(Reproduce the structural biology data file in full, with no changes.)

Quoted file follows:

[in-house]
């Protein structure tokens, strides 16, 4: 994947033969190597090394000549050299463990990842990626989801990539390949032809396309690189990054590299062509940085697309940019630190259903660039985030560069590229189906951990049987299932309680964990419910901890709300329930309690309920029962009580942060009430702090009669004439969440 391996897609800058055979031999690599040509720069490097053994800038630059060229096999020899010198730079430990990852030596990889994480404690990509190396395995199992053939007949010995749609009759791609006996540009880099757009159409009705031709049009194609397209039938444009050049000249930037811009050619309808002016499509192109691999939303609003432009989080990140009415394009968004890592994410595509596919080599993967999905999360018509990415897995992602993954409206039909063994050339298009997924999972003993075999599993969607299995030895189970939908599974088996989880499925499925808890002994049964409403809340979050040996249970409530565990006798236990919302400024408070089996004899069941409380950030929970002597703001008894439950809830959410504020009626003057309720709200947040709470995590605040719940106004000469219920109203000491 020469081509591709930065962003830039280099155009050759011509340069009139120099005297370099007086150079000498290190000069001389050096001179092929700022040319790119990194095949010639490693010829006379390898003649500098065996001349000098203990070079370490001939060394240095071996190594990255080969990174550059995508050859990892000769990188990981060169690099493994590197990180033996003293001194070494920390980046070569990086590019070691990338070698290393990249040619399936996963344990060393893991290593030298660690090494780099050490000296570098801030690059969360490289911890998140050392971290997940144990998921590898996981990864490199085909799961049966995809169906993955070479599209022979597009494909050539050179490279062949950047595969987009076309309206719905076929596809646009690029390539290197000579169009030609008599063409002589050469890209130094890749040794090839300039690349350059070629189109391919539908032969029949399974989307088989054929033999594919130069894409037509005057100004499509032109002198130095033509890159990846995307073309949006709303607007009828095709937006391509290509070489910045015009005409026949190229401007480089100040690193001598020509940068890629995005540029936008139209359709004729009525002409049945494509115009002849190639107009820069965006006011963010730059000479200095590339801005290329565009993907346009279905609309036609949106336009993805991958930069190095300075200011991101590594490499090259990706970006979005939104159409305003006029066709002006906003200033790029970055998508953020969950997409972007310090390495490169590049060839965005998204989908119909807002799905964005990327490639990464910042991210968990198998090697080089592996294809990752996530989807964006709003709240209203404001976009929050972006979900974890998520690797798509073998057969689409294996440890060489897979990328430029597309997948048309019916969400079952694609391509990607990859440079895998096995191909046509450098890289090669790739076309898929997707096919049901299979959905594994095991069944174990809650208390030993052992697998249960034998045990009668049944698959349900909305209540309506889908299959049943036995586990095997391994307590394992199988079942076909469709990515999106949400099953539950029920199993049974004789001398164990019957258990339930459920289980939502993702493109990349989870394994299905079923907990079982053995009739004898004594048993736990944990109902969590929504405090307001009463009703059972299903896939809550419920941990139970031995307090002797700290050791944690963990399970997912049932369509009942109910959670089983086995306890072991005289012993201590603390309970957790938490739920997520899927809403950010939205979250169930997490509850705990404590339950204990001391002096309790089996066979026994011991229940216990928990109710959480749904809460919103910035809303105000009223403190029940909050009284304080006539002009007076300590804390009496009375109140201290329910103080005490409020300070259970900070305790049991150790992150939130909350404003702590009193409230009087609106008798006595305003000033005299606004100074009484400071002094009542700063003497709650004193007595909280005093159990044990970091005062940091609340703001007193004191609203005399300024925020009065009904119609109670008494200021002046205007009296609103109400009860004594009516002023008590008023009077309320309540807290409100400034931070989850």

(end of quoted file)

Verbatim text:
[in-house]
């Protein structure tokens, strides 16, 4: 994947033969190597090394000549050299463990990842990626989801990539390949032809396309690189990054590299062509940085697309940019630190259903660039985030560069590229189906951990049987299932309680964990419910901890709300329930309690309920029962009580942060009430702090009669004439969440 391996897609800058055979031999690599040509720069490097053994800038630059060229096999020899010198730079430990990852030596990889994480404690990509190396395995199992053939007949010995749609009759791609006996540009880099757009159409009705031709049009194609397209039938444009050049000249930037811009050619309808002016499509192109691999939303609003432009989080990140009415394009968004890592994410595509596919080599993967999905999360018509990415897995992602993954409206039909063994050339298009997924999972003993075999599993969607299995030895189970939908599974088996989880499925499925808890002994049964409403809340979050040996249970409530565990006798236990919302400024408070089996004899069941409380950030929970002597703001008894439950809830959410504020009626003057309720709200947040709470995590605040719940106004000469219920109203000491 020469081509591709930065962003830039280099155009050759011509340069009139120099005297370099007086150079000498290190000069001389050096001179092929700022040319790119990194095949010639490693010829006379390898003649500098065996001349000098203990070079370490001939060394240095071996190594990255080969990174550059995508050859990892000769990188990981060169690099493994590197990180033996003293001194070494920390980046070569990086590019070691990338070698290393990249040619399936996963344990060393893991290593030298660690090494780099050490000296570098801030690059969360490289911890998140050392971290997940144990998921590898996981990864490199085909799961049966995809169906993955070479599209022979597009494909050539050179490279062949950047595969987009076309309206719905076929596809646009690029390539290197000579169009030609008599063409002589050469890209130094890749040794090839300039690349350059070629189109391919539908032969029949399974989307088989054929033999594919130069894409037509005057100004499509032109002198130095033509890159990846995307073309949006709303607007009828095709937006391509290509070489910045015009005409026949190229401007480089100040690193001598020509940068890629995005540029936008139209359709004729009525002409049945494509115009002849190639107009820069965006006011963010730059000479200095590339801005290329565009993907346009279905609309036609949106336009993805991958930069190095300075200011991101590594490499090259990706970006979005939104159409305003006029066709002006906003200033790029970055998508953020969950997409972007310090390495490169590049060839965005998204989908119909807002799905964005990327490639990464910042991210968990198998090697080089592996294809990752996530989807964006709003709240209203404001976009929050972006979900974890998520690797798509073998057969689409294996440890060489897979990328430029597309997948048309019916969400079952694609391509990607990859440079895998096995191909046509450098890289090669790739076309898929997707096919049901299979959905594994095991069944174990809650208390030993052992697998249960034998045990009668049944698959349900909305209540309506889908299959049943036995586990095997391994307590394992199988079942076909469709990515999106949400099953539950029920199993049974004789001398164990019957258990339930459920289980939502993702493109990349989870394994299905079923907990079982053995009739004898004594048993736990944990109902969590929504405090307001009463009703059972299903896939809550419920941990139970031995307090002797700290050791944690963990399970997912049932369509009942109910959670089983086995306890072991005289012993201590603390309970957790938490739920997520899927809403950010939205979250169930997490509850705990404590339950204990001391002096309790089996066979026994011991229940216990928990109710959480749904809460919103910035809303105000009223403190029940909050009284304080006539002009007076300590804390009496009375109140201290329910103080005490409020300070259970900070305790049991150790992150939130909350404003702590009193409230009087609106008798006595305003000033005299606004100074009484400071002094009542700063003497709650004193007595909280005093159990044990970091005062940091609340703001007193004191609203005399300024925020009065009904119609109670008494200021002046205007009296609103109400009860004594009516002023008590008023009077309320309540807290409100400034931070989850």